(tedxtbilisi.com) John Wurdeman discusses his life's journey seeking out traditional folk music, dance and ways of life and argues that children of more "closed" cultures have more freedom of expression, and in the "freer" world often creativity is limited.
John Wurdeman was born in 1975 into a family of artists in Santa Fe, New Mexico and is himself an artist and painter. He studied painting at the Maryland Institute of Art in 1991 and completed his graduate studies in painting at the Surikov Institute in Moscow in 1998. His works have been exhibited worldwide and form part of multiple museum collections.
John is also an avid ethnographer and has conducted fieldwork in Georgia, collecting Georgian folk music and songs, ceramics, carpets and kilns since 1995. He has given lectures on Georgian ethnography at Princeton, Yale, Cornell, and other prestigious educational institutions.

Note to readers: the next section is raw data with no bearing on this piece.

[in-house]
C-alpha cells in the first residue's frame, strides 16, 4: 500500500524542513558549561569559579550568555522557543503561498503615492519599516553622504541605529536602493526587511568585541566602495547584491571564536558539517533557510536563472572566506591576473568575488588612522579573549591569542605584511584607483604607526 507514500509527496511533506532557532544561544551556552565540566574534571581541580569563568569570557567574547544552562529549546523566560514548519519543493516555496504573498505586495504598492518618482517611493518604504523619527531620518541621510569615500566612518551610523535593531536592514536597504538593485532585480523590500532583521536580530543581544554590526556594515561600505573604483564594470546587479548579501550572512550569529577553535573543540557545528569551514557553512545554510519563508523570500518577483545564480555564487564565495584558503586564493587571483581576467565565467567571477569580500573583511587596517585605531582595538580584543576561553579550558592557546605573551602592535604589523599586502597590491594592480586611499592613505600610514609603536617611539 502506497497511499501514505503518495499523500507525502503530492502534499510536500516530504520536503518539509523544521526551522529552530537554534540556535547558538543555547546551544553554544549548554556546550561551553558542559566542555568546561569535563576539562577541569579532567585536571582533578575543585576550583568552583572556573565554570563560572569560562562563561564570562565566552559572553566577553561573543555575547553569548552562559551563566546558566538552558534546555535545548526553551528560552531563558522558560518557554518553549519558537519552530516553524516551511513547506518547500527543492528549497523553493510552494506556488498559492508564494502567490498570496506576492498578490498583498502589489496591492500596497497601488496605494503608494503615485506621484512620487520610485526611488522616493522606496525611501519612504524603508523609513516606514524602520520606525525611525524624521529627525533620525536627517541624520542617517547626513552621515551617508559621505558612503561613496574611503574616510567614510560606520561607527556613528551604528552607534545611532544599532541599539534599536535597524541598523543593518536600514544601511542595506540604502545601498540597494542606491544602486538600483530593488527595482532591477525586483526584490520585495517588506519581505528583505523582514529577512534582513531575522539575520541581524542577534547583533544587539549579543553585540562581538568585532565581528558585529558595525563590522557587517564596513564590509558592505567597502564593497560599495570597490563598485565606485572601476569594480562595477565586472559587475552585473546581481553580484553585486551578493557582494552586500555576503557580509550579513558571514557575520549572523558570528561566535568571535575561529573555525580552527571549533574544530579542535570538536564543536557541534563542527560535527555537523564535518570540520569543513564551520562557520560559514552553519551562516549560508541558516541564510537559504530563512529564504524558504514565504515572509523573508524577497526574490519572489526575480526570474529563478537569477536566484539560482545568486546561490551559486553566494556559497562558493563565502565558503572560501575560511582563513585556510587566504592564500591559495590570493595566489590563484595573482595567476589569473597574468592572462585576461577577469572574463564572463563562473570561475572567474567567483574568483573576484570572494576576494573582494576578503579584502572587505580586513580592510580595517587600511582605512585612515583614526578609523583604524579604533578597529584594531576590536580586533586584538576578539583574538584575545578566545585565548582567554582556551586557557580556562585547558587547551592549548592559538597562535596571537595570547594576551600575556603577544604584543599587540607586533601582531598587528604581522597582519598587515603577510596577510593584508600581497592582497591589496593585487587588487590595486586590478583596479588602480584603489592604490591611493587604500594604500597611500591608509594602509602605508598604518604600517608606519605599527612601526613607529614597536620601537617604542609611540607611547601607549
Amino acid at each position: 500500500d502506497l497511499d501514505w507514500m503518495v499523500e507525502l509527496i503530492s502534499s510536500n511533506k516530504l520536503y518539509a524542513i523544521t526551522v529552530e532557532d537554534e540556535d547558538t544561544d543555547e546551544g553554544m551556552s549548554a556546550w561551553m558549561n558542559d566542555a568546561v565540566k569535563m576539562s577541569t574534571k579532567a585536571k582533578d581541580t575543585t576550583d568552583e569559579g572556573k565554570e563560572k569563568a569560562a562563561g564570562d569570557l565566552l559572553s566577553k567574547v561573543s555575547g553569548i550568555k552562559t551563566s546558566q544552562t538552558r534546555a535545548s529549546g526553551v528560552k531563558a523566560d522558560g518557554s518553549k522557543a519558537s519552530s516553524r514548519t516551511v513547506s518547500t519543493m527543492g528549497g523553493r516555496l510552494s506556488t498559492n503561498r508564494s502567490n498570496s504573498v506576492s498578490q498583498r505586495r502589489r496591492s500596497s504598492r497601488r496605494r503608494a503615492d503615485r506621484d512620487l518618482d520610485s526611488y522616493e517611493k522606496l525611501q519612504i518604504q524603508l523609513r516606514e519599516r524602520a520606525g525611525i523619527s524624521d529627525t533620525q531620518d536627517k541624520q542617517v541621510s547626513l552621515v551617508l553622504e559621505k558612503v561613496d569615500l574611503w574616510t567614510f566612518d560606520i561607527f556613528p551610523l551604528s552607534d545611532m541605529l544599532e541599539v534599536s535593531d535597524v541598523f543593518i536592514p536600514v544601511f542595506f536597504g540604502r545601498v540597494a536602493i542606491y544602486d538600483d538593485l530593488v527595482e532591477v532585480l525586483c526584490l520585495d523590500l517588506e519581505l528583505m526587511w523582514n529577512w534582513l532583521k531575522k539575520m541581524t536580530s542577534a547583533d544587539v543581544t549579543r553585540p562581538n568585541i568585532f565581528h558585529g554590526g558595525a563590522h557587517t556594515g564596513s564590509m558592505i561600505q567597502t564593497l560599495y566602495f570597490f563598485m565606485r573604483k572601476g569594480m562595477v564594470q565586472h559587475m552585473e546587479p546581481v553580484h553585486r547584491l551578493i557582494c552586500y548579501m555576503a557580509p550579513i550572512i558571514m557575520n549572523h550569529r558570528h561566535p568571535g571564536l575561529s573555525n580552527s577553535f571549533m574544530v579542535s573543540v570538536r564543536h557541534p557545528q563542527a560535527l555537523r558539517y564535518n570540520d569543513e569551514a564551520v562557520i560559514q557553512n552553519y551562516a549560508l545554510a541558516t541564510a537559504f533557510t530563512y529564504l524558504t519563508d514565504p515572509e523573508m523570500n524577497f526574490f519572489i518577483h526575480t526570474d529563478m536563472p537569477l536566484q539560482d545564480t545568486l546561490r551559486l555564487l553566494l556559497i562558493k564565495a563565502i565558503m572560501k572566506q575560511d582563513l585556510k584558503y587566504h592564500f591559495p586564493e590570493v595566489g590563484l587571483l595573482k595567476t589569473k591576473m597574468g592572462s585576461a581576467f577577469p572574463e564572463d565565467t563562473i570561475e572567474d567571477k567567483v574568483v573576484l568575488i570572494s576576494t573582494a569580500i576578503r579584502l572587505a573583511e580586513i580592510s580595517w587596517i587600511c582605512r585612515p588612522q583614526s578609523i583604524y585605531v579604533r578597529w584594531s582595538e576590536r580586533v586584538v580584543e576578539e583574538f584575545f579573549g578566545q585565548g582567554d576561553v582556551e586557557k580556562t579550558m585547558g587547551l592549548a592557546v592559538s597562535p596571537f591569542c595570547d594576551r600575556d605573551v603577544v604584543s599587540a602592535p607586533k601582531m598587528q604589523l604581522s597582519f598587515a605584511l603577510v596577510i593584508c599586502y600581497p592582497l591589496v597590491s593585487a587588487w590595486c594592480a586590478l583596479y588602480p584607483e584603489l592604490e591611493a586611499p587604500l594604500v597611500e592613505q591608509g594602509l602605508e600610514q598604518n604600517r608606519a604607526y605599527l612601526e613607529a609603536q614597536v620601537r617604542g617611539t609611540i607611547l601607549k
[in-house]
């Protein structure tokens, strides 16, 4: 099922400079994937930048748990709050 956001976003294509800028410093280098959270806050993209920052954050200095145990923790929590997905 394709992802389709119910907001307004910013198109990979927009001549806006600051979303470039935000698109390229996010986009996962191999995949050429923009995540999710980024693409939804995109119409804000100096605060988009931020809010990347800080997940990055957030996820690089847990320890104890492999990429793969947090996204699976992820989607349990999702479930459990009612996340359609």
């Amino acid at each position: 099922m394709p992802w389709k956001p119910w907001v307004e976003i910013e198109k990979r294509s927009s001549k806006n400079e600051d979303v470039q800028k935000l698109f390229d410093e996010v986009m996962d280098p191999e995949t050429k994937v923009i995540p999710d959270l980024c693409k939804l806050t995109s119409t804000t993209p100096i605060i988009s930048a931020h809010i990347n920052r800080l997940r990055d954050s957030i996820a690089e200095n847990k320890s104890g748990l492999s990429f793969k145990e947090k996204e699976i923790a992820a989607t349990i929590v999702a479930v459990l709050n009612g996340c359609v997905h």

In 2007, John co-founded Pheasants Tears, a boutique winery focused on traditional Georgian grape varietals and qvevri wine-making methods. His wines are currently available in 10 countries and have become popular in Georgia as well. He also started a side wine tourism business, sharing his love for Georgian wine, food, and music with others.
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